Pelvic ultrasound

Is a noninvasive diagnostic exam that produces images that are used to assess organs and structures within the female pelvis. A pelvic ultrasoundallows quick visualization of the female pelvic organs and structures including the uterus, cervix, vagina, fallopian tubes and ovaries.

The organs and structures of the female pelvis are:

  • Endometrium. The lining of the uterus
  • Uterus (also known as the womb). The uterus is a hollow, pear-shaped organ located in a woman's lower abdomen, between the bladder and the rectum. It sheds its lining each month during menstruation, unless a fertilized egg (ovum) becomes implanted and pregnancy follows.
  • Ovaries. Two female reproductive organs located in the pelvis in which egg cells (ova) develop and are stored and where the female sex hormones estrogen and progesterone are produced.
  • Cervix. The lower, narrow part of the uterus located between the bladder and the rectum, forming a canal that opens into the vagina, which leads to the outside of the body.
  • Vagina (also known as the birth canal). The passageway through which fluid passes out of the body during menstrual periods. The vagina connects the cervix and the vulva (the external genitalia).
  • Vulva. The external portion of the female genital organs

Ultrasound assessment of the pelvis may include, but is not limited to, the following:

  • Size, shape, and position of the uterus and ovaries
  • Thickness, echogenicity (darkness or lightness of the image related to the density of the tissue), and presence of fluids or masses in the endometrium, myometrium (uterine muscle tissue), fallopian tubes, or in or near the bladder
  • Length and thickness of the cervix
  • Changes in bladder shape
  • Blood flow through pelvic organs

EAT/DRINK: Drink a minimum of 24 ounces of clear fluid at least one hour before your appointment. Do not empty your bladder until after the exam.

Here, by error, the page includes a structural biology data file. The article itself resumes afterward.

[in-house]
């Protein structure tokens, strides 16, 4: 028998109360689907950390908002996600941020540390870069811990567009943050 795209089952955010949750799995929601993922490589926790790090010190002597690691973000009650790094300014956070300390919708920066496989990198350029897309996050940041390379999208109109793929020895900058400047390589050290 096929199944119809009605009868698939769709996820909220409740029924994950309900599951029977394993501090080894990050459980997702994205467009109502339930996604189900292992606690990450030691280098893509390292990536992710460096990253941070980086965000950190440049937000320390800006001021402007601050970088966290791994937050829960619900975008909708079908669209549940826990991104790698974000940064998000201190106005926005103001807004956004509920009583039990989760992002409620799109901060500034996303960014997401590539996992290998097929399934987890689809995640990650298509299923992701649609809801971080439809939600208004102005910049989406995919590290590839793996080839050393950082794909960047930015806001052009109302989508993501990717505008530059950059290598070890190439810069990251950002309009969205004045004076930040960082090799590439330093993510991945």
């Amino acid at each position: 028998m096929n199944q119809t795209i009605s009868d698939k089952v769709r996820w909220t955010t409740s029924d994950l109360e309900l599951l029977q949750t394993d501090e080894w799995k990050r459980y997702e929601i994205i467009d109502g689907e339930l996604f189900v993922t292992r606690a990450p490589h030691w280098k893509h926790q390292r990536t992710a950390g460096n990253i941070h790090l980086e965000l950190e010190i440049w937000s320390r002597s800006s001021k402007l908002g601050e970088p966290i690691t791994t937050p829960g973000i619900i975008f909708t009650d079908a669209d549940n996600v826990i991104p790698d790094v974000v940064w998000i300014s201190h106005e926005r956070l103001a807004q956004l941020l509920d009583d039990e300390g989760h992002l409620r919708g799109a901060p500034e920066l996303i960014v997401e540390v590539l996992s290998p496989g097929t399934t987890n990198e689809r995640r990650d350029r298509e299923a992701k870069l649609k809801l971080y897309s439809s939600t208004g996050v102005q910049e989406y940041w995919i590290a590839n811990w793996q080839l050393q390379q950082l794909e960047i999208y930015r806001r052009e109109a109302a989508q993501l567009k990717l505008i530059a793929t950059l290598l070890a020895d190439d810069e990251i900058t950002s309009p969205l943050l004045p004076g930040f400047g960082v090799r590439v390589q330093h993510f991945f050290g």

Generally, no fasting or sedation is required for a pelvic ultrasound, unless the ultrasound is part of another procedure that requires anesthesia.

For a transvaginal ultrasound, you should empty your bladder right before the procedure.

Your doctor will explain the procedure to you and offer you the opportunity to ask any questions that you might have about the procedure.

Based on your medical condition, your doctor may request other specific preparation.

What happens during a pelvic ultrasound?

A pelvic ultrasound may be performed in your doctor’s office, on an outpatient basis, or as part of your stay in a hospital. Procedures may vary depending on your condition and your hospital’s practices.

A pelvic ultrasound may be used to diagnose and assist in the treatment of the following conditions:

  • Abnormalities in the anatomic structure of the uterus, including endometrial conditions
  • Fibroid tumors (benign growths), masses, cysts, and other types of tumors within the pelvis
  • Presence and position of an intrauterine contraceptive device (IUD)
  • Pelvic inflammatory disease (PID) and other types of inflammation or infection
  • Postmenopausal bleeding
  • Monitoring of ovarian follicle size for infertility evaluation
  • Aspiration of follicle fluid and eggs from ovaries for in vitro fertilization
  • Ectopic pregnancy (pregnancy occurring outside of the uterus, usually in the fallopian tube)
  • Monitoring fetal development during pregnancy
  • Assessing certain fetal conditions

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